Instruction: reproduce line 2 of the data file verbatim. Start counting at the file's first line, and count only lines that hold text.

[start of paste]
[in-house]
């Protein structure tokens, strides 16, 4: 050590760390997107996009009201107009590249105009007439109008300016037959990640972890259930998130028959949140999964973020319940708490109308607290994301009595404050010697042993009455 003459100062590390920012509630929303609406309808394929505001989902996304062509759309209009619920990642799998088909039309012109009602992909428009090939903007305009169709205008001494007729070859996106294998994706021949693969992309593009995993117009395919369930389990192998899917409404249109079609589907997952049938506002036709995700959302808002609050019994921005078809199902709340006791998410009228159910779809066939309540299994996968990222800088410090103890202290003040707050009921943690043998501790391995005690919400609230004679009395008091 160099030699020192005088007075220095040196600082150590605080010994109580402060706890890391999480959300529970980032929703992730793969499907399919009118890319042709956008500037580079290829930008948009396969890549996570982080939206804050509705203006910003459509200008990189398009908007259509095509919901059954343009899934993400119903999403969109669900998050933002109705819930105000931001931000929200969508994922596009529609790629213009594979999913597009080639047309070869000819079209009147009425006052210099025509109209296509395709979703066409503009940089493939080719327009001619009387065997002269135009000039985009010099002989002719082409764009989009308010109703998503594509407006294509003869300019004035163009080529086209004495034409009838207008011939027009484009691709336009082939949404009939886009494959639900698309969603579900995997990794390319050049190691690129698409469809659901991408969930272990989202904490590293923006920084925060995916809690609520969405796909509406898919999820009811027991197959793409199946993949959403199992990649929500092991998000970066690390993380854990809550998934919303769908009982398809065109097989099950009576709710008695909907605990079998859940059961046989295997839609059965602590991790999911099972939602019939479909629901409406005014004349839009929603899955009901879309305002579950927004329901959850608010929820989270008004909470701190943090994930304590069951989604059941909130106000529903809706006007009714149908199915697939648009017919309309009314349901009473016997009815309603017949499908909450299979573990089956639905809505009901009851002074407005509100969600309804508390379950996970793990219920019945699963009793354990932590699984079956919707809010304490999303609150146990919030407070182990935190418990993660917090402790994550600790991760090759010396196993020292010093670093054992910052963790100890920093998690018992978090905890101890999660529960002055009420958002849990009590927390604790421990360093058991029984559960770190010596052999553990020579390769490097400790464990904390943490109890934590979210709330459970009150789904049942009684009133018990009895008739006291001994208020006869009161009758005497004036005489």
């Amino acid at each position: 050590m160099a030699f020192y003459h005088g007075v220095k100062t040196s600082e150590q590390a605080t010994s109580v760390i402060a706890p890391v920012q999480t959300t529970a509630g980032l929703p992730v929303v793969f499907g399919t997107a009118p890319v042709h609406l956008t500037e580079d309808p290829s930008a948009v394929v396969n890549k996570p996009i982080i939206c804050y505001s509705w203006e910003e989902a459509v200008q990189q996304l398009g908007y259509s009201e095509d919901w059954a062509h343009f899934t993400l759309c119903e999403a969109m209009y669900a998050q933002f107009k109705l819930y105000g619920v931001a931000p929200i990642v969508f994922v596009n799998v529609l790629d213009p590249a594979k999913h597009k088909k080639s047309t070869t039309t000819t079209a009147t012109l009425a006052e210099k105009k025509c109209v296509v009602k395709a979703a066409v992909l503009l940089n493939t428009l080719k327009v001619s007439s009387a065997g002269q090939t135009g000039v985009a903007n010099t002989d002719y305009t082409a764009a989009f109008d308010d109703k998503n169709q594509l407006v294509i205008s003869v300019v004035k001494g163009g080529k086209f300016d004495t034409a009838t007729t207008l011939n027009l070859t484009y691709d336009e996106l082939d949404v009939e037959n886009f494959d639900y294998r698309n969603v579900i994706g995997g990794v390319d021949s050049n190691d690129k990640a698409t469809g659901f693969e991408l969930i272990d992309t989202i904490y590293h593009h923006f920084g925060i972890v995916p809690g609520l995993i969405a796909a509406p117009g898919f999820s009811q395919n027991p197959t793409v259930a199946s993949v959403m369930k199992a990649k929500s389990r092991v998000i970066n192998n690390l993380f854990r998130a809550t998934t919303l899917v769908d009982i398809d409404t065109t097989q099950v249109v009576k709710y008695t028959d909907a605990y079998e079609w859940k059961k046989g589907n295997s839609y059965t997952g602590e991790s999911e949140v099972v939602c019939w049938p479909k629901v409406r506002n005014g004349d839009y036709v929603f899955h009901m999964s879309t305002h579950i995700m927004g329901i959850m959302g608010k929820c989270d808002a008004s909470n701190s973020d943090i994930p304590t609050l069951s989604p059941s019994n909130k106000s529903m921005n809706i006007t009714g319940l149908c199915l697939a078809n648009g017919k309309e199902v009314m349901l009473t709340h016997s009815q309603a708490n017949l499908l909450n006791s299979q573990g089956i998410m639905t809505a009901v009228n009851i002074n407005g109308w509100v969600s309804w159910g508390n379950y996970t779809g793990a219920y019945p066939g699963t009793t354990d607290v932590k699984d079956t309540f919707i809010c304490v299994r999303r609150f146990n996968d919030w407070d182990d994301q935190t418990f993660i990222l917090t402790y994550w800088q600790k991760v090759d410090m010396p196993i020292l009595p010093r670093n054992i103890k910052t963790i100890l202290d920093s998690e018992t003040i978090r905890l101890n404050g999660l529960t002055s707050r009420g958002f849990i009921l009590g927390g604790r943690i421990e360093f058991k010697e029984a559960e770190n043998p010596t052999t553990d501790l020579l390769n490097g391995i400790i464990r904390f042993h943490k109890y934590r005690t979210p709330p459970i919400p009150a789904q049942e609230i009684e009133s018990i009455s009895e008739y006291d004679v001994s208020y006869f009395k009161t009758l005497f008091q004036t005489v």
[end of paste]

């Protein structure tokens, strides 16, 4: 050590760390997107996009009201107009590249105009007439109008300016037959990640972890259930998130028959949140999964973020319940708490109308607290994301009595404050010697042993009455 003459100062590390920012509630929303609406309808394929505001989902996304062509759309209009619920990642799998088909039309012109009602992909428009090939903007305009169709205008001494007729070859996106294998994706021949693969992309593009995993117009395919369930389990192998899917409404249109079609589907997952049938506002036709995700959302808002609050019994921005078809199902709340006791998410009228159910779809066939309540299994996968990222800088410090103890202290003040707050009921943690043998501790391995005690919400609230004679009395008091 160099030699020192005088007075220095040196600082150590605080010994109580402060706890890391999480959300529970980032929703992730793969499907399919009118890319042709956008500037580079290829930008948009396969890549996570982080939206804050509705203006910003459509200008990189398009908007259509095509919901059954343009899934993400119903999403969109669900998050933002109705819930105000931001931000929200969508994922596009529609790629213009594979999913597009080639047309070869000819079209009147009425006052210099025509109209296509395709979703066409503009940089493939080719327009001619009387065997002269135009000039985009010099002989002719082409764009989009308010109703998503594509407006294509003869300019004035163009080529086209004495034409009838207008011939027009484009691709336009082939949404009939886009494959639900698309969603579900995997990794390319050049190691690129698409469809659901991408969930272990989202904490590293923006920084925060995916809690609520969405796909509406898919999820009811027991197959793409199946993949959403199992990649929500092991998000970066690390993380854990809550998934919303769908009982398809065109097989099950009576709710008695909907605990079998859940059961046989295997839609059965602590991790999911099972939602019939479909629901409406005014004349839009929603899955009901879309305002579950927004329901959850608010929820989270008004909470701190943090994930304590069951989604059941909130106000529903809706006007009714149908199915697939648009017919309309009314349901009473016997009815309603017949499908909450299979573990089956639905809505009901009851002074407005509100969600309804508390379950996970793990219920019945699963009793354990932590699984079956919707809010304490999303609150146990919030407070182990935190418990993660917090402790994550600790991760090759010396196993020292010093670093054992910052963790100890920093998690018992978090905890101890999660529960002055009420958002849990009590927390604790421990360093058991029984559960770190010596052999553990020579390769490097400790464990904390943490109890934590979210709330459970009150789904049942009684009133018990009895008739006291001994208020006869009161009758005497004036005489």